[Our countdown to Hollywood's High Holy Night continues. Here's abstew with a fun "battle"]
We've only 14 days to go. It seemed like the perfect time to take a look at the two films that jointly hold the record for most nominations (in case you hadn't guessed, that would be 14). One is a fabulous Actressexual's dream about back-stabbing in the theatre world and the other a small indie about a boy and girl in love. Oh, yeah and something about a ship.
Technically, Titanic holds a higher place in Oscar history, having won 11 of its 14 nominations while All About Eve went home with only six statues (though 12 was the most it could have won with double-nods in Lead and Supporting Actress). But haven't you always wondered what film would come out victorious if they had gone head-to-head? No? Well, let's find out anyway
But they weren't even in the same categories:
(All categories with * are ones that the film won)
All About Eve: Best Screenplay*, Best Supporting Actor - George Sanders*
Titanic: Best Makeup, Best Effects: Visual Effects*, Best Effects: Sound Effects Editing*, Best Song "My Heart Will Go On"*
Obviously what Eve got that Titanic didn't (and vice versa) perfectly illustrates the sort of film each is. Eve is an intelligently written, actor's showcase and Titanic is a spectacular epic. Titanic's script was hardly its selling point and Billy Zane was certainly not going to win any acting awards. If only Leo had been nominated, Titanic could take its place as the sole winner in the battle of Most Nominations. If only Eve had crazy special effects, it could take its place as the sole winner in the battle of Most Nominations. Alas, there's none to speak of in the film. Unless you count Bette Davis' expertly delivered zingers.
So for our statue showdown let's give each film what they earned as the Oscars right there: Eve 2 / Titanic 3
Best Costume Design
The battle of the dress sleeves vs. the giant purple hat. Edith Head and Charles Le Maire for Eve and Deborah Lynn Scott for Titanic both won this category, but I'll have to give the points to Titanic's gorgeous period clothes over Bette's 1950's cocktail attire. (Rumor has it Bette's dress didn't fit properly and she decided to turn the dress into an off the shoulder number instead.) Eve 2 / Titanic 4
Best Art Direction
Titanic was victorious Oscar night and it's also the victor here. Eve's theatrical settings and living rooms can't quite match the attention to detail in re-creating the actual Titanic's upper and lower cabins. Eve 2 / Titanic 5
Although Titanic won and Eve didn't, those wide shots of the ship with CGI people walking around have not aged well. In a surprise, I'm gonna have to give this showdown to Eve's timeless black and white. Eve 3 / Titanic 5
Oscar usually goes for action-y type movies in this category and I'll side with them. Icebergs breaking, ships cracking in half, the almost musical sounds of china breaking–sorry, Eve, you may have won this Oscar, but you never stood a chance here. Eve 3 / Titanic 6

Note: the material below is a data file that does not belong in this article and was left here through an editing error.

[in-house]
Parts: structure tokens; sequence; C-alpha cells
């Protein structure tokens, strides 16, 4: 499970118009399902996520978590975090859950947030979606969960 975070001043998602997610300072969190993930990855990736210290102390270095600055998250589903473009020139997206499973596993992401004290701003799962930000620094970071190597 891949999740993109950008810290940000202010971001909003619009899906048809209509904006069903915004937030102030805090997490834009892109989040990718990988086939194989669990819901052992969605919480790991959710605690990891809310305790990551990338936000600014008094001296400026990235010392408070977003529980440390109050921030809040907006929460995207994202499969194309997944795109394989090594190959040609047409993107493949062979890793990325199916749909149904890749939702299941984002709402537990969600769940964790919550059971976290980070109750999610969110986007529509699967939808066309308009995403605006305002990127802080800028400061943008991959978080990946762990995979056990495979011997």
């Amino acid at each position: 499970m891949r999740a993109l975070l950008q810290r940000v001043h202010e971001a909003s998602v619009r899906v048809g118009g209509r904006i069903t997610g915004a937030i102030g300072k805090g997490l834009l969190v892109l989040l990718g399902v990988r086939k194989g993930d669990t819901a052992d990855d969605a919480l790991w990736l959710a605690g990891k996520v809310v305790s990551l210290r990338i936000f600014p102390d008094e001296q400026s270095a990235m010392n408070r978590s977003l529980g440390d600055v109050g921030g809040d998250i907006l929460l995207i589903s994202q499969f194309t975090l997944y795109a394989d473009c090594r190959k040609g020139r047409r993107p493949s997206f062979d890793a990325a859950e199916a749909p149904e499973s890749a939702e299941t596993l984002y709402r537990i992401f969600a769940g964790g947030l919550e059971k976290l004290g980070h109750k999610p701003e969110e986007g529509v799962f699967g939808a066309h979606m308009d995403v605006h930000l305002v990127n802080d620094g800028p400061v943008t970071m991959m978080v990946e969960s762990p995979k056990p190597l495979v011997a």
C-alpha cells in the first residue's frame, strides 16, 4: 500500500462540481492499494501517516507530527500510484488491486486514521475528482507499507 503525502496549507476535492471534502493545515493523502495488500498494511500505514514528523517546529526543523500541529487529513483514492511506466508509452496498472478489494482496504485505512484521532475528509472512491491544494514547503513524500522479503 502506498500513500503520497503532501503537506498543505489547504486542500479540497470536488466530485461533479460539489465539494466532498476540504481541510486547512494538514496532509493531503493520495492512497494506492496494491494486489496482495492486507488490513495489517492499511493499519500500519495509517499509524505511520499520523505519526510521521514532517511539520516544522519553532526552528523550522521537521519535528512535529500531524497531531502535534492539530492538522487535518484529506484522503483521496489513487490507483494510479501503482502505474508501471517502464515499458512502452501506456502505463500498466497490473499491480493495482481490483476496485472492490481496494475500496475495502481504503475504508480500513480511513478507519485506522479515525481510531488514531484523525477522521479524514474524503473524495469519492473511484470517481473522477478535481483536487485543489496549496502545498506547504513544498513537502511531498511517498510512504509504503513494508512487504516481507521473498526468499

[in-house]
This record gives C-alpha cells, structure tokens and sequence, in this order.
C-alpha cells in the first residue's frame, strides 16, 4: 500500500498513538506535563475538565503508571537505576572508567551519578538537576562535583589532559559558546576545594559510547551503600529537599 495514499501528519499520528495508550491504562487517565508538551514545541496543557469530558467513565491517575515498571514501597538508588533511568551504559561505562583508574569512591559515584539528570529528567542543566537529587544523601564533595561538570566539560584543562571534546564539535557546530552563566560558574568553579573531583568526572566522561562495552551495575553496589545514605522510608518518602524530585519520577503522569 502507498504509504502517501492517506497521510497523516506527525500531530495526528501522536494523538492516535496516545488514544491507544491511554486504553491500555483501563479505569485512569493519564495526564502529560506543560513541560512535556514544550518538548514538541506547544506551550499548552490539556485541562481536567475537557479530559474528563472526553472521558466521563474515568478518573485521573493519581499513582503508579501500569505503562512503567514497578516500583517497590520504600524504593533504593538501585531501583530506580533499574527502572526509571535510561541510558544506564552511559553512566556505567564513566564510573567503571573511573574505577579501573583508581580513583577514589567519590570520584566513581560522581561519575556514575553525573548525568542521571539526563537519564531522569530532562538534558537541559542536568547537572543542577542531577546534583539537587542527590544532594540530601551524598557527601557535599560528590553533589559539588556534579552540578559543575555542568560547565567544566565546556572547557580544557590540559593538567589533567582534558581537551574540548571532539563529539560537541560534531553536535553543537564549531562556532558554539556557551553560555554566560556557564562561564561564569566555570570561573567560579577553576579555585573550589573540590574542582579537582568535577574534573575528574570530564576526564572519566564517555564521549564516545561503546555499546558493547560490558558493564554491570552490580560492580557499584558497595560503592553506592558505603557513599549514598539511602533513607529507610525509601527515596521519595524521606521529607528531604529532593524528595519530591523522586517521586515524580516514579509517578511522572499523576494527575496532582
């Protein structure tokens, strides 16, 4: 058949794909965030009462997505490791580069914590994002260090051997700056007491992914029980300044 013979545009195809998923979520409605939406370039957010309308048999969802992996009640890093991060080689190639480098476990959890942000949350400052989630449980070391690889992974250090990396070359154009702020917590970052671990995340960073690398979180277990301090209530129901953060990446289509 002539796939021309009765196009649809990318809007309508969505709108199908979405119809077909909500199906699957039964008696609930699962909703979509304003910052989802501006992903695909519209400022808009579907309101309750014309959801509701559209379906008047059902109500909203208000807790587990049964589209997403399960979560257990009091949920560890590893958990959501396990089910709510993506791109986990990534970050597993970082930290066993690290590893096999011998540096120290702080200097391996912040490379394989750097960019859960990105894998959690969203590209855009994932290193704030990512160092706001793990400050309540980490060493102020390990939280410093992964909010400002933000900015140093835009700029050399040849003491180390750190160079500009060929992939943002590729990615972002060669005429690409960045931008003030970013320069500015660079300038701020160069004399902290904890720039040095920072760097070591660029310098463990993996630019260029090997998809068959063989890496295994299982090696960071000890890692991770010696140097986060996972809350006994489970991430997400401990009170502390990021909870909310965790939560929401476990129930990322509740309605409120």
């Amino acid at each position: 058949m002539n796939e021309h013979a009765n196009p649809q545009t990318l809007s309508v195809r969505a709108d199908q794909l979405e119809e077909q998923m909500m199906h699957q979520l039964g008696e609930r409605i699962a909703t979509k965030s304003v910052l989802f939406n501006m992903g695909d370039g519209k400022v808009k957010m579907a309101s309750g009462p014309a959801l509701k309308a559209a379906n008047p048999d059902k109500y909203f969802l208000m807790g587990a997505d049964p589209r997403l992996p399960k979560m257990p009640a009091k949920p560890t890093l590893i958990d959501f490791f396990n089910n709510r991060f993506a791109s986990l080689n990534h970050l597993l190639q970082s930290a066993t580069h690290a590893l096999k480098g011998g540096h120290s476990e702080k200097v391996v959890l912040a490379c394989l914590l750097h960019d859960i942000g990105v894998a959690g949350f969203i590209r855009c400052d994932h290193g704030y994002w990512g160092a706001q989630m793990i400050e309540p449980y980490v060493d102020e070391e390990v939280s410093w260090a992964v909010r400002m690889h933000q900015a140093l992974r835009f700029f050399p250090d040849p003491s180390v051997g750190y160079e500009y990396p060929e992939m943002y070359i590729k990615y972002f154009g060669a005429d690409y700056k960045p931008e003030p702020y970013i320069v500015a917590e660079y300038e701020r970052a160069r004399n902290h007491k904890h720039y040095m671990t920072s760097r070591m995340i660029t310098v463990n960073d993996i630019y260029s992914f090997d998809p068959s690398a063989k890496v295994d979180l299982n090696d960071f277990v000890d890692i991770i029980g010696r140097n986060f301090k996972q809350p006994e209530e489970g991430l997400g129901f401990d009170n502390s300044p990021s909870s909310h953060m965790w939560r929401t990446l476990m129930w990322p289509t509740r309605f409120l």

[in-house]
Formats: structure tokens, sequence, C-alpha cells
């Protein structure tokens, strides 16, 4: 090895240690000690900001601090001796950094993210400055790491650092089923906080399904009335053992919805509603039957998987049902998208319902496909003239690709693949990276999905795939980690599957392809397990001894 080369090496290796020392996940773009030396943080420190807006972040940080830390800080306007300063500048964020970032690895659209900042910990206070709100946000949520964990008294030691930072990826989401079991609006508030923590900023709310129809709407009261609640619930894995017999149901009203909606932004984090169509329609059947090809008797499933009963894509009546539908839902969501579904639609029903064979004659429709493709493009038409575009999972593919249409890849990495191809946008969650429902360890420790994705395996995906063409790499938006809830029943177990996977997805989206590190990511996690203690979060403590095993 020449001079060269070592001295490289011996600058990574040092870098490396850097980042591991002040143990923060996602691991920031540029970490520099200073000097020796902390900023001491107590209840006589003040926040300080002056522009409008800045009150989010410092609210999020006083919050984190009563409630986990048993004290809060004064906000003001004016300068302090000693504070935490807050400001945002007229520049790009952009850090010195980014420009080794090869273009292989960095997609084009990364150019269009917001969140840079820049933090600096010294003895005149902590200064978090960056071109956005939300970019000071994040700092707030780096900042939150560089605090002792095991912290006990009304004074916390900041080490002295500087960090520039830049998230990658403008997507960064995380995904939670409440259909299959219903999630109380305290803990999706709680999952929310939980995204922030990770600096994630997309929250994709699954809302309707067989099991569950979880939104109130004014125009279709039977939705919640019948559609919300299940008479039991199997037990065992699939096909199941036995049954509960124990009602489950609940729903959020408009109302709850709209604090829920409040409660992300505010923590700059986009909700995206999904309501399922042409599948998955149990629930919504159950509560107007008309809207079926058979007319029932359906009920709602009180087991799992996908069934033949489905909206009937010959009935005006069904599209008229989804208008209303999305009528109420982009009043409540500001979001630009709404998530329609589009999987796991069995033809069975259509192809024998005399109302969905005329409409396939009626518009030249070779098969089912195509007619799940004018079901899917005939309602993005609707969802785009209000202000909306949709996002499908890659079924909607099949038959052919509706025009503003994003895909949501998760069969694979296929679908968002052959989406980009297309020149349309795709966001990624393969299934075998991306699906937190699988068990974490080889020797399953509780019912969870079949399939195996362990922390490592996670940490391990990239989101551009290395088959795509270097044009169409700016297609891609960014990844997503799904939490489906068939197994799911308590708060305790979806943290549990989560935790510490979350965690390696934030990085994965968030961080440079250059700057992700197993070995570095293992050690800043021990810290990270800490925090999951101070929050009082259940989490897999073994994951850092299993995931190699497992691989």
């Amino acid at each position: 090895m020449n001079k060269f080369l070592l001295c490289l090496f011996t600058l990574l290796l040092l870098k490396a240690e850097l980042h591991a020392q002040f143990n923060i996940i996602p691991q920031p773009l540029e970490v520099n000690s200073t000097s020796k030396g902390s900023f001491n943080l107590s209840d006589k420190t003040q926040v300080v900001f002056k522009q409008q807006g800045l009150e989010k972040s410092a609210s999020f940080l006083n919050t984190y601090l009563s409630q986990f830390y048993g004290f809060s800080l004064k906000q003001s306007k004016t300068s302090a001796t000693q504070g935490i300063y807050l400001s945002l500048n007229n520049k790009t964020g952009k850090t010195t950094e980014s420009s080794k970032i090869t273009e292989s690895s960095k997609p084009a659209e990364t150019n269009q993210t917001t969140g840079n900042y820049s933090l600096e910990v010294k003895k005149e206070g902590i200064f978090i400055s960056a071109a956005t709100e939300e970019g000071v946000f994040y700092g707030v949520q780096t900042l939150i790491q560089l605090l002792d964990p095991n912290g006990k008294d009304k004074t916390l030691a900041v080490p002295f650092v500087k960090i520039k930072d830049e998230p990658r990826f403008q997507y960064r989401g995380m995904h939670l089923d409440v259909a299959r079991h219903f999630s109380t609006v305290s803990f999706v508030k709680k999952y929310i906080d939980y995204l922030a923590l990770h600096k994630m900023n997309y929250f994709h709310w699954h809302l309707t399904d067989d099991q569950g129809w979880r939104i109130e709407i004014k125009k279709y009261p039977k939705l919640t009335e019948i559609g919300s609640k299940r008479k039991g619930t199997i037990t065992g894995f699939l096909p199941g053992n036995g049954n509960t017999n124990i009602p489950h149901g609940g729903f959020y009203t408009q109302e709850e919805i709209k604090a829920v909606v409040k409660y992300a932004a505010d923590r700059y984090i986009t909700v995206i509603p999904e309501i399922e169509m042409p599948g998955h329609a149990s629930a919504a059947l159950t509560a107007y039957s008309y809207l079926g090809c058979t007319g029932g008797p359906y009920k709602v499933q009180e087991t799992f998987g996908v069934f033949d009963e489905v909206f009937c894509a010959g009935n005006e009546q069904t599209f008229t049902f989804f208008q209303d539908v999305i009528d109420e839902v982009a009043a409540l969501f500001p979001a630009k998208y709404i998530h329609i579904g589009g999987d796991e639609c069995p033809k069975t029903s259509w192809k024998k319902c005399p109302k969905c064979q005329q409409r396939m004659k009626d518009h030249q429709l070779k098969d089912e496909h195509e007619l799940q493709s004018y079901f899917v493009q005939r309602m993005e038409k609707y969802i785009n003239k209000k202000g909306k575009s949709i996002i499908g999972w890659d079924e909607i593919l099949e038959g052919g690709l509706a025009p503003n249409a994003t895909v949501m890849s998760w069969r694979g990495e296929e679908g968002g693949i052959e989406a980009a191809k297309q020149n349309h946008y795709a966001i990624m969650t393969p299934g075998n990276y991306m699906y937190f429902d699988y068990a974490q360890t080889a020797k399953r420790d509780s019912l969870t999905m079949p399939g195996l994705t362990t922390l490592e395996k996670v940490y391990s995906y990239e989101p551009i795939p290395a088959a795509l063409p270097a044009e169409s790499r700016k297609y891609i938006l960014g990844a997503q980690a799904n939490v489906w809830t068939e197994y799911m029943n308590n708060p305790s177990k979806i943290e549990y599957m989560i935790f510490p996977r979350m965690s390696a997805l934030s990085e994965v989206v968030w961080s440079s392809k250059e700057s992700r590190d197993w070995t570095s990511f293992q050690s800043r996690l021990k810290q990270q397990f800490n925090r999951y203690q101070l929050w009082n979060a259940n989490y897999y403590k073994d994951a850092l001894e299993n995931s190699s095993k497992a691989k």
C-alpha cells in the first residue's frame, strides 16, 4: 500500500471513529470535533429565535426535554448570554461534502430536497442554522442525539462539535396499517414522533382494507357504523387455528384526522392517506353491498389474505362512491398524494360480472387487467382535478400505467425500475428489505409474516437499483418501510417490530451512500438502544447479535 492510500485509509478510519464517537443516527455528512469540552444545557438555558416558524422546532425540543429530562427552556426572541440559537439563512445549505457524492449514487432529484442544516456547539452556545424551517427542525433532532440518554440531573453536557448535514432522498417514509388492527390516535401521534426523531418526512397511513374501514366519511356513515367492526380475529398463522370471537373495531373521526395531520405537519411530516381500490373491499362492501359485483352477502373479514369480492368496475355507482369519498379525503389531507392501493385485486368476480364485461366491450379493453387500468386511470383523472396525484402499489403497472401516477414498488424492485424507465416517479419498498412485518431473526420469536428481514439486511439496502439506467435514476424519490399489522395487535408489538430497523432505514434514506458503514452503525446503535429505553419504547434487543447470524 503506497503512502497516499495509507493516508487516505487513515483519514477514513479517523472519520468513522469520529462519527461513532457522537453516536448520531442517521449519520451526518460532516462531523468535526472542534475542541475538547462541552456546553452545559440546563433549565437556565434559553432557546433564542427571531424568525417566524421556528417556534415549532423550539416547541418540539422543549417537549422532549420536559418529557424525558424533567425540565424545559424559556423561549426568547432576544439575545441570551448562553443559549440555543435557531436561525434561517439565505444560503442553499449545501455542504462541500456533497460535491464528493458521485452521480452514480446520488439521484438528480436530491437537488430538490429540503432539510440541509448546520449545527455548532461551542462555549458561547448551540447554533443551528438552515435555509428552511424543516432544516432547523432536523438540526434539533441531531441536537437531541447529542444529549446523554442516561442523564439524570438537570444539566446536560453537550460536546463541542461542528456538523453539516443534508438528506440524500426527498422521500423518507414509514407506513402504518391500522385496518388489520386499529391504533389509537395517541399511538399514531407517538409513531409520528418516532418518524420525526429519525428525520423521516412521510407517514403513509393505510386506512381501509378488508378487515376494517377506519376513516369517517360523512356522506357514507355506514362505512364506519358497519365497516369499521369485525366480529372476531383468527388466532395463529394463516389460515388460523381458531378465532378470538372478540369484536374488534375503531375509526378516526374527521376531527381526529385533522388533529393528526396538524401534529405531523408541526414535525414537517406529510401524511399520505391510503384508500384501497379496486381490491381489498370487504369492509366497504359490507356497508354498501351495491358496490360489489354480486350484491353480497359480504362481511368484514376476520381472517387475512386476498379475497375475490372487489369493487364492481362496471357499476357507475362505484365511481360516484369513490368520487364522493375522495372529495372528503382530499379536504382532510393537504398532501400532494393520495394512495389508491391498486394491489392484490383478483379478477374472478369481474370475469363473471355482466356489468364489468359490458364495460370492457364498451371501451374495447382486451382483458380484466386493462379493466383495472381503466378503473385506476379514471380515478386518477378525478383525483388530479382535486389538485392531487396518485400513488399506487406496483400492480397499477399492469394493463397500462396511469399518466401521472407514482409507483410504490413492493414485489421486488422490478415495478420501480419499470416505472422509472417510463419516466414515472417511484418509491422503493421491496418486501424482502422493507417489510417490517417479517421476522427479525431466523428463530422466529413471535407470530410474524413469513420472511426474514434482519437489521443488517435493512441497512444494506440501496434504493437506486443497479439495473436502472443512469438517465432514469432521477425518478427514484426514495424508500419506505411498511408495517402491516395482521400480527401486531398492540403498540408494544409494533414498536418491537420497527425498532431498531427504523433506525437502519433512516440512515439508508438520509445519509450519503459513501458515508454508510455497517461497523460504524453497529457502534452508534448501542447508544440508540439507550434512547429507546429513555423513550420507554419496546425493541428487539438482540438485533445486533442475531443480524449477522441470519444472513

No offense to Alfred Newman's All About Eve score, but that woman's haunting voice in the Titanic score (no, not Celine Dion -- Nathaniel tells me its his favorite Norwegian chanteuse Sissel Kyrkjebø) turns me into a blubbering mess every time I hear it. Titanic! And now I have to clean the snot off my keyboard. Eve 3 / Titanic 7
Titanic certainly had more to edit, but those verbal fight scenes and flash-backs wouldn't haven't worked so well in Eve if it hadn't been edited as precisely as it was. Eve 4 / Titanic 7
Best Supporting Actress
Celeste Holm All About Eve, Thelma Ritter All About Eve, Gloria Stuart Titanic
None of these actresses took home gold on Oscar night, but the clear winner here is Thelma Ritter as "Birdie", Margo Channing's maid and voice of reason. A sassy turn that could easily have been a nothing role, was, as usual, elevated by the actress' work. Ritter (in a tie with Deborah Kerr and Glenn Close) has the distinction of receiving the most female acting nominations without a win. This would have been a welcome win for what is arguably her most well-known performance. Eve 5 / Titanic 7
James Cameron certainly had a lot to deal with in directing the film–production delays, budget problems, water, a LOT of water, Billy Zane's eyeliner, Billy Zane's wig. It's amazing the finished product is as impressive as it is. But, I have to hand this imaginary statue to Eve's writer/director, Joseph L. Mankiewicz. It's just effortless filmmaking and he would never refer to himself as "The King of the World" in an acceptance speech. Eve 6 / Titanic 7
Bette Davis All About Eve, Anne Baxter All About Eve, Kate Winslet Titanic
1950 features one of the all-time great Best Actress line-ups (the other nominees were Gloria Swanson in Sunset Boulevard, Eleanor Parker Caged, and the winner, Judy Holliday Born Yesterday). The fact that Bette Davis wasn't even able to win with her greatest role just shows how stiff the competition was. She even reached number 2 on our poll of greatest losing Actresses. But she is definitely NOT losing this showdown. Bette Davis as the infinitely quotable Margo Channing is perfection. Not even my love of Kate Winslet could overshadow that. Eve 7 / Titanic 7
So far it's a tie! Now it's time for you to decide, which film wins?
Fasten your seat belts and tell us which film makes your heart go on! Do you think any film will ever beat their nomination tally? It is possible to receive more than 14 (Technically 17 is the highest number of categories an English language live action picture could qualify for... but the nomination count could be higher if you had two Original Song nominees and you doubled up in Supporting).